Results—In control 3-D constructs, GAG content was significantly higher than for all other constructs. Compared with control values, relative expressions of MMP-13, TIMP-1, and TIMP-2 genes in the IL-1β (50 ng/mL) group were significantly higher at day 1; at all evaluations, media concentrations of nitric oxide were significantly higher in all TNF-α–treated cultures; and concentrations of PGE2 in media samples were significantly higher in the IL-1β (50 ng/mL) and IL-1β (100 ng/mL) groups at days 1 and 3, in the IL-1β (100 ng/mL) group at day 6, and in all TNF-α groups at days 1, 3, and 6.

Conclusions and Clinical Relevance—Results suggested that TNF-α more readily induces production of nitric oxide and PGE2 by canine chondrocytes, compared with IL-1β. In vitro, IL-1α appeared to have a minimal effect on canine chondrocytes. (Am J Vet Res 2005;66:1187–1196)

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in American Journal of Veterinary Research
History

A 13-year-old castrated male domestic shorthair cat was evaluated by a referring veterinarian because of progressive hair loss, anorexia, diarrhea, and profound weakness that developed over a period of a few weeks. The cat was referred to the Veterinary Medical Teaching Hospital at the University of Missouri for further assessment.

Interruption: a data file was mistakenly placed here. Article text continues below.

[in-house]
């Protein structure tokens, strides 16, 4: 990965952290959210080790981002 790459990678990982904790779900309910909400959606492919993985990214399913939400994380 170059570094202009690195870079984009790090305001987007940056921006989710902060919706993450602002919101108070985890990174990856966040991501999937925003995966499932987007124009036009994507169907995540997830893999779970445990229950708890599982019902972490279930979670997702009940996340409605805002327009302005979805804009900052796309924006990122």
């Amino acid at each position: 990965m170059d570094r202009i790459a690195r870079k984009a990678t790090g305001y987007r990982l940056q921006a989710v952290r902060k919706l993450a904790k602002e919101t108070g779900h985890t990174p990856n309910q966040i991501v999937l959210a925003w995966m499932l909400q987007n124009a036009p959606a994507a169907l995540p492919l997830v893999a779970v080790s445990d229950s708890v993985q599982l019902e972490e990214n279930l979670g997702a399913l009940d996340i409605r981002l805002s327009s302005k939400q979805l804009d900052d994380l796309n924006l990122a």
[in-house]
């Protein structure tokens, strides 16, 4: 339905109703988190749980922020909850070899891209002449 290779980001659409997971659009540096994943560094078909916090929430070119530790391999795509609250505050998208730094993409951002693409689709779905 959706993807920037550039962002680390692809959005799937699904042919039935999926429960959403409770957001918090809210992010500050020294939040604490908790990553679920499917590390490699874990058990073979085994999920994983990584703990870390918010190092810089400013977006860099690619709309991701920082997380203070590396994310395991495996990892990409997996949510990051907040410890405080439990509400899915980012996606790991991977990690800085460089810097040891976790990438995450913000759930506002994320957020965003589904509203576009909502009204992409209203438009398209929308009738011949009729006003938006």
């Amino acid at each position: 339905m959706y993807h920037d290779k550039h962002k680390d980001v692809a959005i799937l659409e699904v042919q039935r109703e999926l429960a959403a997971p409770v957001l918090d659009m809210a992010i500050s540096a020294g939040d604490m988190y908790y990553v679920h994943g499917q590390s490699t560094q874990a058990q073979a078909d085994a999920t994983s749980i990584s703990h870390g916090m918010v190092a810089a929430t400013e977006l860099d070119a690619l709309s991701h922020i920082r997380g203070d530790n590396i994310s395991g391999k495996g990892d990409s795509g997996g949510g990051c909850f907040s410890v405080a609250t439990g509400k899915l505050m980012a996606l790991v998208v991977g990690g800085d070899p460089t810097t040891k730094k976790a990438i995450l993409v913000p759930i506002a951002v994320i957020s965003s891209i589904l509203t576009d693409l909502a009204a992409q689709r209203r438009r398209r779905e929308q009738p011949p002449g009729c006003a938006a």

Clinical and Gross Findings

On initial evaluation, the cat's mentation was obtunded and mild dehydration was evident. Severe alopecia was present on the ventral aspects of the abdomen and neck, axillae, medial aspects of the forelimbs and hind limbs, periocular region, and nasal planum ( Figure 1 ). The

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in Journal of the American Veterinary Medical Association

Abstract